Originally Posted by darter1979
I highly doubt that. If you really know the Constitution, you will see that there are no guarentees [sic] written to protect a person's privacy. The closest clause you can infer is the 4th Amend, which protects against "unreasonable searches and seizures". Wiretapping is hardly a search or seizure activity, rather it's a survaillance [sic] activity and the Constitution does not prohibits that.
It is via Common Law, not Constutional [sic] Law that the privacy laws in this country are based, and are used to prevent evidence obtained from unwarrented survaillance [sic] from being used in prosecutions. Since Common Law rulings are largely derive from past precedences [sic] as well as unique circumstances of each case, privacy laws are no where near as indispensable as real Consitutional [sic] laws. Since in this case, the federal government is using wiretapping for crime prevention, rather than prosecution, and the target of survaillance [sic] are foreign nationals, I see no legal basis for this ruling. I expect the higher courts to quickly overturn this left-wing activist judge's decision.
See Katz v. United States
, 389 U.S. 347 (1967).
, the Court held that the "Fourth Amendment governs not only the seizure of tangible items, but extends as well to the recording of oral statements, over-heard without any "technical trespass under . . . local property law." Silverman v. United States
, 365 U.S. 505, 511.
The Court further addressed the issue of whether in national security cases electronic surveillance upon the authorization of the President or the Attorney General could be permissible without prior judicial approval.
The Executive Branch argued that it maintained the power to wiretap and to ''bug'' in two types of national security situations: (1) domestic subversion and (2) against foreign intelligence operations. The Executive Branch based its authority on a theory of ''inherent'' presidential power and then fell back in the Supreme Court to the argument that such surveillance was a ''reasonable'' search and seizure and therefore valid under the Fourth Amendment.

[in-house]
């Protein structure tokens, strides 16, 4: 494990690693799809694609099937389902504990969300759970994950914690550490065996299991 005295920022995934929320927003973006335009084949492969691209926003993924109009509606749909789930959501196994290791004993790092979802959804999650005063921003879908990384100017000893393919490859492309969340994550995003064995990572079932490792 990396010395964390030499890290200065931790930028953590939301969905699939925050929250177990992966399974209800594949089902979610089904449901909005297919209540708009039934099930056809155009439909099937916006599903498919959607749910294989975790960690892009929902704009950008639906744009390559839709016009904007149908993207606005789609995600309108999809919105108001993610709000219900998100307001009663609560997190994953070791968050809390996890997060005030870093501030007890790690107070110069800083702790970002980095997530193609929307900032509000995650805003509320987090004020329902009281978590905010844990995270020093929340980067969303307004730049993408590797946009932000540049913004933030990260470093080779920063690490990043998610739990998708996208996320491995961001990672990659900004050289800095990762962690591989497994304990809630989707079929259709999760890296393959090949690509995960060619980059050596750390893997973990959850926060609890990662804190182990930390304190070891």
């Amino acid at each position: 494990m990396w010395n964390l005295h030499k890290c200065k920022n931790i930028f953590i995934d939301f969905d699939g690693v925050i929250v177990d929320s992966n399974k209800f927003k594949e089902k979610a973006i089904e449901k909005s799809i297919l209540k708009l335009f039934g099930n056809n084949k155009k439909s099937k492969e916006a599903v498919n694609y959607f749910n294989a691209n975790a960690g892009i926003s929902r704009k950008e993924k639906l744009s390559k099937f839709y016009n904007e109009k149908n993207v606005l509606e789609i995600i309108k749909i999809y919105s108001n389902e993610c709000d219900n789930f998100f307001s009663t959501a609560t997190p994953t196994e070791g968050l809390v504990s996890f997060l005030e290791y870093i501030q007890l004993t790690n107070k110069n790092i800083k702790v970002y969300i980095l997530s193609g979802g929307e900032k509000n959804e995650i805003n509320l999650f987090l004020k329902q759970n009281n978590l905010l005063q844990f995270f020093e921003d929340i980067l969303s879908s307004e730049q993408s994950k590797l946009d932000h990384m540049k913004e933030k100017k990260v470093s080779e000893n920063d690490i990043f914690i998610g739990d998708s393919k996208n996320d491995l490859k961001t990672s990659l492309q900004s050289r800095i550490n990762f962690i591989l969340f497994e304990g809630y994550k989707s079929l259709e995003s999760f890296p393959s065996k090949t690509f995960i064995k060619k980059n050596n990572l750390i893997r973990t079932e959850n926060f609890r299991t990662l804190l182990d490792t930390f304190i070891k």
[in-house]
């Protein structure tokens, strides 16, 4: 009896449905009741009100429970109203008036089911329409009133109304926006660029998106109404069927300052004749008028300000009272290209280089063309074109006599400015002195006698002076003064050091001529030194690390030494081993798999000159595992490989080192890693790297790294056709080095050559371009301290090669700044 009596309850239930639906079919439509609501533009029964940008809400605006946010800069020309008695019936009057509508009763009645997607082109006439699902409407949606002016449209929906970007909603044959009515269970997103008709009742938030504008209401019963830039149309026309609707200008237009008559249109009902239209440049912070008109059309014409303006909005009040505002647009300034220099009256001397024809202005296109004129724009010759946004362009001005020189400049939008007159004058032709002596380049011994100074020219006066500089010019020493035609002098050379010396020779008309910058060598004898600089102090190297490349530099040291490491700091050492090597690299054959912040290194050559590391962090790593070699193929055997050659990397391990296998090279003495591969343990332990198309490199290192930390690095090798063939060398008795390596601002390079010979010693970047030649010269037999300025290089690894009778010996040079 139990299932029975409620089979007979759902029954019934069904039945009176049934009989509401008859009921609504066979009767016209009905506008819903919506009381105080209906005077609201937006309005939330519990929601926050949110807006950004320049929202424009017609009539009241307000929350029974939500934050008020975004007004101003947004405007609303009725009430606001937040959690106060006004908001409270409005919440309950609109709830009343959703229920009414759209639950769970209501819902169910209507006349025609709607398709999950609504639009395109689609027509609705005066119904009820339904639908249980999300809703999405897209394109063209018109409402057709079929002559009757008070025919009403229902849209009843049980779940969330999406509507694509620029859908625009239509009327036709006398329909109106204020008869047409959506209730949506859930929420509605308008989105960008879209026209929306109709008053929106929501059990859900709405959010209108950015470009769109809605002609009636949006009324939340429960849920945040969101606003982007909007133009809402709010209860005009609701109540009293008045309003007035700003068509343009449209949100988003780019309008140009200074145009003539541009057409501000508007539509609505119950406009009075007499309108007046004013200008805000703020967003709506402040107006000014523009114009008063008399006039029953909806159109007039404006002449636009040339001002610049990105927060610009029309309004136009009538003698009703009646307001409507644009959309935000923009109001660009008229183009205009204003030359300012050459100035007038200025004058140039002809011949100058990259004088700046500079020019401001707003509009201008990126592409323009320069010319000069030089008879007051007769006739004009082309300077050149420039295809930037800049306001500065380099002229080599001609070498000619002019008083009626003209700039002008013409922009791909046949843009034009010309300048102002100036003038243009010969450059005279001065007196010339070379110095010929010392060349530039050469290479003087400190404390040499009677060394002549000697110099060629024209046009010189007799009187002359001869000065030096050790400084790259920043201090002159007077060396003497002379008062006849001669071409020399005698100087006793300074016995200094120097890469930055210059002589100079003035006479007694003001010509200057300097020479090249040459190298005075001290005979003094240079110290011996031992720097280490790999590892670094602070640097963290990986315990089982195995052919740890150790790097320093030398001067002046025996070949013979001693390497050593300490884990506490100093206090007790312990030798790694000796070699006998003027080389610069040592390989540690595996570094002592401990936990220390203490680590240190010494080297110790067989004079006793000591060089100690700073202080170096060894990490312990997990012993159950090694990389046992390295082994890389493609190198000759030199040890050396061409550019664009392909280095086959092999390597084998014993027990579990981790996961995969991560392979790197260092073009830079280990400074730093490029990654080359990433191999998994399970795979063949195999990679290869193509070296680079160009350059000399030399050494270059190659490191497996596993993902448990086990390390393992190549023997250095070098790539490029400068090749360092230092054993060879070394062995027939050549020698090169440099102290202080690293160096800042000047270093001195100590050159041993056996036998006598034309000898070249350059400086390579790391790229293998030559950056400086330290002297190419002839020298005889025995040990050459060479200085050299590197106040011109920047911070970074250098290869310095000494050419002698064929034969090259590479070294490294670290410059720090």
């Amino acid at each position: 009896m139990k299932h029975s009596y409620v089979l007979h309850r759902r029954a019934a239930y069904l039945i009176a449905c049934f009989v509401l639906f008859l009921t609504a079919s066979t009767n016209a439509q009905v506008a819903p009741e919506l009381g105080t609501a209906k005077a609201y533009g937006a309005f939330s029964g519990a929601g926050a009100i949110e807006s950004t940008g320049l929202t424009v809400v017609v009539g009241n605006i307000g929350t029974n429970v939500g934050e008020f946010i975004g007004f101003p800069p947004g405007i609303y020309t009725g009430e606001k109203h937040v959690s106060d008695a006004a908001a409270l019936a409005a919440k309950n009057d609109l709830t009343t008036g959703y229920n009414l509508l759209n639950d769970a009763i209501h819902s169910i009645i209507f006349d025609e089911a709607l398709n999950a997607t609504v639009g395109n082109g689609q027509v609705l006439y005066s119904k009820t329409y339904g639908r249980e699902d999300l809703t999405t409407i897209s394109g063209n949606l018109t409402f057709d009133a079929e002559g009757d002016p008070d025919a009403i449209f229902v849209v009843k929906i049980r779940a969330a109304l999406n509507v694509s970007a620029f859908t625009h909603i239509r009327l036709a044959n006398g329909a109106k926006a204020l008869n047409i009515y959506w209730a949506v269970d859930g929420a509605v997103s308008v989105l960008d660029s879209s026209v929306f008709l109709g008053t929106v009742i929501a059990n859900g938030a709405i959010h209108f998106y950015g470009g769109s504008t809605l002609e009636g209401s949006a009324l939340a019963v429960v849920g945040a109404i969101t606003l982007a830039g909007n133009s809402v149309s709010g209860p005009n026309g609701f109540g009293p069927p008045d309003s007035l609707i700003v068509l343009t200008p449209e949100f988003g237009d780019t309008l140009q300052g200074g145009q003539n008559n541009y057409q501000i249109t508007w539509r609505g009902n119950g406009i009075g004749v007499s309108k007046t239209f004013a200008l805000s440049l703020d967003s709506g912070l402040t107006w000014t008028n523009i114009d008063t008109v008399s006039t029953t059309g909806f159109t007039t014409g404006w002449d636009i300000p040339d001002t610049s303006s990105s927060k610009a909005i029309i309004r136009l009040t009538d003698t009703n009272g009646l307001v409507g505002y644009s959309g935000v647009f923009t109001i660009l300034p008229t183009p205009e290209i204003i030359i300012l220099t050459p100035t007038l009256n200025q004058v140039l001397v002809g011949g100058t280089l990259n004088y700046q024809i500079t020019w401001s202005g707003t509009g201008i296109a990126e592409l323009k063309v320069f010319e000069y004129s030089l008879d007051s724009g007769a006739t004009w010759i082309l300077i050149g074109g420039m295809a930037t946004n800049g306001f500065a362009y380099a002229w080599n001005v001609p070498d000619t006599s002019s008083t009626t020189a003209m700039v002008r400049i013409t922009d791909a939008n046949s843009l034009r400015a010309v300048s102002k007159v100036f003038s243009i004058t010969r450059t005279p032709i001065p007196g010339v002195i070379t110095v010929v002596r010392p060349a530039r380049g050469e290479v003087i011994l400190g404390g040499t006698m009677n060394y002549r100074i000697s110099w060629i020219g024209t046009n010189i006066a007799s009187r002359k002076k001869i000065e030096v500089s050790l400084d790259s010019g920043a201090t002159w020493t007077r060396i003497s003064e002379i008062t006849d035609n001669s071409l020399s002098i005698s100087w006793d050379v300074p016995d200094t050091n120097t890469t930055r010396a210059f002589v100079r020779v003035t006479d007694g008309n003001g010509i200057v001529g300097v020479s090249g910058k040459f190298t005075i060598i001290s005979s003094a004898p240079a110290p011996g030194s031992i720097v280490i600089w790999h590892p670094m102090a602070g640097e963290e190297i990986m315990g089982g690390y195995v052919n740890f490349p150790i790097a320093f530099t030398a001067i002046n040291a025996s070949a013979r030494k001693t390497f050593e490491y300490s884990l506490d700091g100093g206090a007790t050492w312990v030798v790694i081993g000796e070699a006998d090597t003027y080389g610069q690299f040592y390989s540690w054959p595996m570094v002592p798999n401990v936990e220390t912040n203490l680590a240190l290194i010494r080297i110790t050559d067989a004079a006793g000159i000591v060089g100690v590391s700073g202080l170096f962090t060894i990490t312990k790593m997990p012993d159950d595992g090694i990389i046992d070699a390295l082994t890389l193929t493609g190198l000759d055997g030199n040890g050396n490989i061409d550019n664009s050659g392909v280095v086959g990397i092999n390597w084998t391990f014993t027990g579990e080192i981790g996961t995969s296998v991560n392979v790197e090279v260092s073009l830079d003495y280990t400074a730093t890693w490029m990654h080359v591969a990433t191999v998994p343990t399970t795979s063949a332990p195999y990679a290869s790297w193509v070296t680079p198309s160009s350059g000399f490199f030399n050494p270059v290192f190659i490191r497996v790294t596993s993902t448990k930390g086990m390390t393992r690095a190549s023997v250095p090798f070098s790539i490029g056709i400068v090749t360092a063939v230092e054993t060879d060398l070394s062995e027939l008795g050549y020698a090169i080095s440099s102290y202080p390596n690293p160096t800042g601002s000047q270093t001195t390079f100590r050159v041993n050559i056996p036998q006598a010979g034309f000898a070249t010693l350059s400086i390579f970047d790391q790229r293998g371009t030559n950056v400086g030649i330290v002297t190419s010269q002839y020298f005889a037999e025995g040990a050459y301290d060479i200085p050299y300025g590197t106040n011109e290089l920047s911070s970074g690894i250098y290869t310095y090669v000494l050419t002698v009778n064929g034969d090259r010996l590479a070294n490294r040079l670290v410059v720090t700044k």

The United States Supreme Court held that compliance with the warrant provisions of the Fourth Amendment was required in domestic subversive investigations
, and that the warrant clause
determined whether a search was reasonable. With few exceptions, only those searches conducted pursuant to warrants were reasonable
The Court held that the Government's duty to preserve the national security did not override
the guarantee that before government could invade the privacy of its citizens it must present to a neutral magistrate evidence sufficient to support issuance of a warrant authorizing that invasion of privacy.
The Court held that this protection was even more needed
in ''national security cases'' than in cases of ''ordinary'' crime, because the tendency of government is to regard opponents of its policies as a threat and hence to tread in areas protected by the First Amendment as well as by the Fourth.
, Congress enacted Title III of the Omnibus Crime Control and Safe Streets Act of 1968 authorizing federal and state officers to seek warrants for electronic surveillance to investigate violations of prescribed classes of criminal legislation.